Presentation on theme: "With Dr. Mark Wainberg (moderator) and"— Presentation transcript:
1 Post-Congress Activity Expert Review on the EACS, HIV & Aging and the AASLD Meetings With Dr. Mark Wainberg (moderator) andDr. Fred Crouzat, Dr. Alice Tseng, andDr. Stephen Shafran
2 2nd International Workshop on HIV and Aging October 27-28, 2011Baltimore, Maryland
3 Conceptual Model for Aging with HIV Infection Viral HepatitisAlcohol and Other Substance AbuseAGINGPresentingConditionsVACS RiskIndexInteracting Pathophysiologic ProcessesImmune Dysfunction and Senescence.Microbial Translocation “Leaky Gut”Chronic Inflammation and Platelet HypercoagulabilityHIV and Non-HIV Treatment ToxicityOxidative Stress.Associated Comorbid DiseaseOrgan SystemInjuryIncremental Depletion in Organ System ReserveHealth Care OutcomesAdvanced Clinical DiseaseFunctional DeclineOrgan System FailureRepeated Hospitalization/ Nursing Home PlacementDeathAdapted from Justice A et al. Alcohol Res Health 2010;33:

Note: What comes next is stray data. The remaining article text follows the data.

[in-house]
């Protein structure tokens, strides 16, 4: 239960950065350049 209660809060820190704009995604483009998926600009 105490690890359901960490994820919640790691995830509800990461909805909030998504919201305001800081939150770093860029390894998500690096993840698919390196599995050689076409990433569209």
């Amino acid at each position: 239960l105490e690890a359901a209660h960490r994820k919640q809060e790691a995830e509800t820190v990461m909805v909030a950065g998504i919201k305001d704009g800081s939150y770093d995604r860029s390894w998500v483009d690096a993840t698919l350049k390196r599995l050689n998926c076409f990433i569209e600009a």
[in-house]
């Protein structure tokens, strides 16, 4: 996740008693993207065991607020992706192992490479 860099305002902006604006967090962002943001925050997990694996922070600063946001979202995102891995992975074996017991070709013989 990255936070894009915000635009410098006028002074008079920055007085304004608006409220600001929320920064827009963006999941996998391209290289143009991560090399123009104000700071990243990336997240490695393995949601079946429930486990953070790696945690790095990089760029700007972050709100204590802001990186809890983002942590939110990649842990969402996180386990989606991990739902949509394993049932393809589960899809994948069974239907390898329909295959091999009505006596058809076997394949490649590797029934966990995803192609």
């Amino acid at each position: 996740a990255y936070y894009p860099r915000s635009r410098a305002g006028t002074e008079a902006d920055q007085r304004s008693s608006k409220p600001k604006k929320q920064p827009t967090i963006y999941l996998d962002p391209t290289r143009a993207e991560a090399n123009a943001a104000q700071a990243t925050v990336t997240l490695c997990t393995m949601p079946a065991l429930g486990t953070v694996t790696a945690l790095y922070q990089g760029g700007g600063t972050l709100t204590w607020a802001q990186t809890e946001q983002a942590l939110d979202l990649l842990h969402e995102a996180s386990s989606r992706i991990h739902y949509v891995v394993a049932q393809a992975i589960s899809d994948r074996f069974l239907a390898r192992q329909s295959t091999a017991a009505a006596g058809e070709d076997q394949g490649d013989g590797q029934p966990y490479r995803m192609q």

4 Guaraldi G, et al. Clin Infect Dis. 2011;53(11):1120-6 Guaraldi G, et al. Clin Infect Dis. 2011;53(11): Epub 2011 Oct 13.